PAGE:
Zynq design from scratch. Part 7.
Vivado Design SuiteThe Vivado Design Suite provides a highly integrated design environment (IDE) with a completely new generation of system-to-IC level tools, all built on the backbone of a shared scalable data model and a common debug environment. It is also an open environment based on industry standards such as the AMBA4 AXI4 interconnect specification, IP-XACT IP packaging metadata, the Tool Command Language (Tcl), Synopsys Design Constraints (SDC) and others that facilitate design flows tailored to the user’s needs. Xilinx architected Vivado tools to enable the combination of all types of programmable technologies and scale up to 100-million-ASIC equivalent gate designs.
The Software Development Kit (SDK) is the Xilinx Integrated Design Environment for creating embedded applications on any of Xilinx' microprocessors from Zynq™-7000 All Programmable SoCs, to the industry-leading MicroBlaze™. SDK is the first application IDE to deliver true homogenous and heterogenous multi-processor design and debug.
The Vivado Design Suite WebPACK™ Edition is the FREE version of the Vivado design suite. Vivado WebPACK delivers instant access to some basic Vivado features and functionality at no cost. Here is a description of the different Vivado editions Xilinx has to offer. I think we will be fine with the free WebPACK.
We can find all the documentation on the Xilinx support page. The first thing to read is the "Vivado Design Suite User Guide Getting Started". For more information see the following documents:
- Vivado Design User Guide: Embedded Processor Hardware Design (UG898)
- Vivado Design Suite Tutorial: Embedded Hardware Design (UG940)
- Vivado Design Suite User Guide: Designing IP Subsystems Using IP Integrator (UG994)
- Vivado Design Suite User Guide: Using the Vivado IDE (UG893)
Before we can download anything from the Xilinx web page we have to register and create an account.
After registering we are ready to sign in to the Xilinx download page.
They only way to get the SDK is to use the "All OS Vivado and SDK Full Installer" (6.81GB).
Click Save File to save this file in the Downloads directory.
Unpacking the tar file
Use the following commands to unpack the downloaded tar file:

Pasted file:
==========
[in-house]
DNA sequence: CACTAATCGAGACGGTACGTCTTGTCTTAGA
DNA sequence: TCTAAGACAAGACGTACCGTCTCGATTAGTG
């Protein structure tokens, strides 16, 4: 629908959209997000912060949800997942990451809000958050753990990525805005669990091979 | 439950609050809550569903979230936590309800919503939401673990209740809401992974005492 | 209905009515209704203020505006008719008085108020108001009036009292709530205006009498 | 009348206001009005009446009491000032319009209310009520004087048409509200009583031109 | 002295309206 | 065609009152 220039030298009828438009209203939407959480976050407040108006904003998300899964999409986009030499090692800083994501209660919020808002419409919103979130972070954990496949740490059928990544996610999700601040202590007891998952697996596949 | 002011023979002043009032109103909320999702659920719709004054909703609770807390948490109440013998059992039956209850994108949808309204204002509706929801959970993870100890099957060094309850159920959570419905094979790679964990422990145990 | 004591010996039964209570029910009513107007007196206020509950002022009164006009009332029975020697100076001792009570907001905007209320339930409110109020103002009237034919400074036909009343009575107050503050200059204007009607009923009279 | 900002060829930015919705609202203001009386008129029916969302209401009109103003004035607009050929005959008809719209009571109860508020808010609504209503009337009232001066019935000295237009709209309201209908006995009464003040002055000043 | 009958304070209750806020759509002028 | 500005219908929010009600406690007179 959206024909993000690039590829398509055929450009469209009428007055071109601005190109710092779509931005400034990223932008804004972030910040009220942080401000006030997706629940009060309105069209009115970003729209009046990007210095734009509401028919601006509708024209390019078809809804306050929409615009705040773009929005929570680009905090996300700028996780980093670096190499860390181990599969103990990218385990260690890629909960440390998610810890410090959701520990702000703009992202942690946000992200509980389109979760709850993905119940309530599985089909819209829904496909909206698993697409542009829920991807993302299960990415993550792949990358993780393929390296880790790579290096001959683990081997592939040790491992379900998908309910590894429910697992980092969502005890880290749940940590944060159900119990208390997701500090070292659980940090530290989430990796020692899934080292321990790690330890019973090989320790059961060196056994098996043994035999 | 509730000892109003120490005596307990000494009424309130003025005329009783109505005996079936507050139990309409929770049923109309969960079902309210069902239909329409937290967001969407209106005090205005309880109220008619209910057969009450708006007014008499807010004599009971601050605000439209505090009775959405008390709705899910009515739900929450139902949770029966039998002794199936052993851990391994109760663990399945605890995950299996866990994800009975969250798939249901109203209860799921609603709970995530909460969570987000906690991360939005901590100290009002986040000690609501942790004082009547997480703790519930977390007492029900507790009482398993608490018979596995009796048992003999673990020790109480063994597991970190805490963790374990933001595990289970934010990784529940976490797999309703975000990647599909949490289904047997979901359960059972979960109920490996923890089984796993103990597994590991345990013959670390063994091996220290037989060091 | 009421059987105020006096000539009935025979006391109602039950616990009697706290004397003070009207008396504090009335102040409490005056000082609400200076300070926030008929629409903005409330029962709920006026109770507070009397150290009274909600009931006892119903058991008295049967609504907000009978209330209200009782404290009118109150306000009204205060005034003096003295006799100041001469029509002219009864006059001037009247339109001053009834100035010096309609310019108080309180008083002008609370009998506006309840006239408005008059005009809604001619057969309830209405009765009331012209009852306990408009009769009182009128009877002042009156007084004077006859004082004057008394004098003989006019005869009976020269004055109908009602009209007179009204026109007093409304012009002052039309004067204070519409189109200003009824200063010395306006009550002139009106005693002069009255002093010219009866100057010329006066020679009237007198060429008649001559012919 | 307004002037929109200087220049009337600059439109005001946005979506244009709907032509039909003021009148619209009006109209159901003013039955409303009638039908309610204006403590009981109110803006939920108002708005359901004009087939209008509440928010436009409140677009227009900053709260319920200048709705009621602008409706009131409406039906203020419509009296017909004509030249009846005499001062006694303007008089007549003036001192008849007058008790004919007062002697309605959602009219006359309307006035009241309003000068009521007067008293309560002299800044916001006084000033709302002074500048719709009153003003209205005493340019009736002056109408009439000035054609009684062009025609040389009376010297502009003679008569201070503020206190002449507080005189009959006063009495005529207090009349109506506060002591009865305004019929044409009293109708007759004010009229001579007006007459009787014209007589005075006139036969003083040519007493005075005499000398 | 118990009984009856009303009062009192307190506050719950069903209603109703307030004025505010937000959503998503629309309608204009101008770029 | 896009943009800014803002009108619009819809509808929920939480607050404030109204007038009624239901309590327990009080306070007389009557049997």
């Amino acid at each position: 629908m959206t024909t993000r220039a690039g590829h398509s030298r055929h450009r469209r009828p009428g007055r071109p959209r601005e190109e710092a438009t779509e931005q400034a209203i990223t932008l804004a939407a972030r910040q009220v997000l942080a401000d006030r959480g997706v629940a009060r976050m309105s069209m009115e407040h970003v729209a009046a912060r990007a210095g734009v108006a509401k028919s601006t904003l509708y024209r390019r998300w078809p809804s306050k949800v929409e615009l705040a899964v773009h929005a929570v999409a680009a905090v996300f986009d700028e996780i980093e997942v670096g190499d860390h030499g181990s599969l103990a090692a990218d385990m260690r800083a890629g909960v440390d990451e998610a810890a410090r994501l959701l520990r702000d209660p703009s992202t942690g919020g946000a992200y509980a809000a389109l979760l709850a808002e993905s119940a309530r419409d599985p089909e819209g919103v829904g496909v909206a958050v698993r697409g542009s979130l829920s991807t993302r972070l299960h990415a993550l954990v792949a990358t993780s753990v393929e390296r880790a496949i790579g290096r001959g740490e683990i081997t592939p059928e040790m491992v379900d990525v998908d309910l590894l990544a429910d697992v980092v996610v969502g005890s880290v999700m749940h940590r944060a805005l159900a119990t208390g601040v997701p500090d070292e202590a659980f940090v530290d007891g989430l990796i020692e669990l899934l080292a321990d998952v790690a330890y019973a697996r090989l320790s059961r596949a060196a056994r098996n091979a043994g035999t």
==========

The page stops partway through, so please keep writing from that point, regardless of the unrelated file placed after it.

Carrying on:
tar xfv Xilinx_Vivado_SDK_2013.4_1210_1.tar
The result from the unpacking is stored in a temporary directory named Xilinx_Vivado_SDK_2013.4_1210_1. This directory can be deleted after the installation has finished.
Before starting the installer we have to decide where to install the software. The default directory is /opt/Xilinx. We create the Xilinx directory uisng this command:
sudo mkdir /opt/Xilinx
Now we can start the installer.
Click Next and accept the license agreements.
We will install Vivado WebPACK + SDK.
We will not install any cable drivers and we will fix the license file later on.
Select destination directory. The installation will take up almost 15GB.
The installation will complete within 30 minutes.
Here is the result.
When finished, we have Vivado installed and we are ready to run but first we must install a license file.
Installing a license file
Even though Vivado WebPACK is free software at no cost, we have to install a license file to be able to run the synthesis and implemenation software. Let's go to the Xilinx licensing site. After signing in we end up on this page.
Here are the different licenses we can generate.
We mark the Vivado Design Suite WebPACK tick box and click Generate Node-Locked License.
We don't have to provide any hostid our hostname. Just click Next.
The license was generated successfully.
To download the license file click the download symbol (arrow down).
Copy the downloaded file (Xilinx.lic) to the directory $HOME/.Xilinx
Great news, this is the first time we have access to the complete Xilinx design flow for unlimited time at no cost.
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Posted at 10:44 by svenand
August 26, 2014 09:28 AM PDT
changes made by Pedro is important to install Vivado on ubuntu
August 22, 2014 12:39 PM PDT
Thank again for the great tutorial!
I switched my laptop to a new lenovo y50-70 with UHD screen. Now the Vivado UI has extremely small text and icons. It is basically so small that I cannot read it. I installed the kubuntu-desktop on ubuntu and got everything else looking good except the vivado UI.
Do you know any way to scale up the menu text and icons in vivado?
August 21, 2014 08:41 AM PDT
Part 45 shows how to setup the licensing in Vivado 2014.1
|Dave W |
August 20, 2014 10:55 PM PDT
Xilinx no longer provides the Certificate based license for the Vivado WebPack. They only provide an Activation license which is not supported for Virtual Machines.
If anyone has a workaround for this, please let me know...
August 9, 2014 09:28 PM PDT
For CentOS 7 you need to revert the biosnames naming convention for the ethernet adaptors. You need to do this so the licensing manager can find your ethernet adaptor. It only knows how to find eth* adaptors. Add the following to your kernel boot args in grub `biosdevname=0 net.ifnames=0`.
July 11, 2014 05:19 PM PDT
To install Vivado on Ubuntu or Debian derivatives I find that it is necessary to edit the xsetup script.
I change the first line from
For convenience I create a couple of scripts in my home directory.
~/vivado_setup contains this
then sdk_setup contains
I find it easier to control compilation using vivado in tcl mode.
vivado -mode tcl
or you can run the Vivado IDE
June 20, 2014 07:44 PM PDT
I will install Vivado 2014.2 and Petalinux 2014.2 and write about my findings.
|Daniel Wisehart |
June 20, 2014 07:04 PM PDT
I send a lot of people your way, Andersson, for questions about Xilinx tools and Ubuntu. Many thanks for what you have done.
Would you consider updating this page to show 2014.2 Vivado? The install process has changed (again), and is probably easier, but it has some twists that will interest people.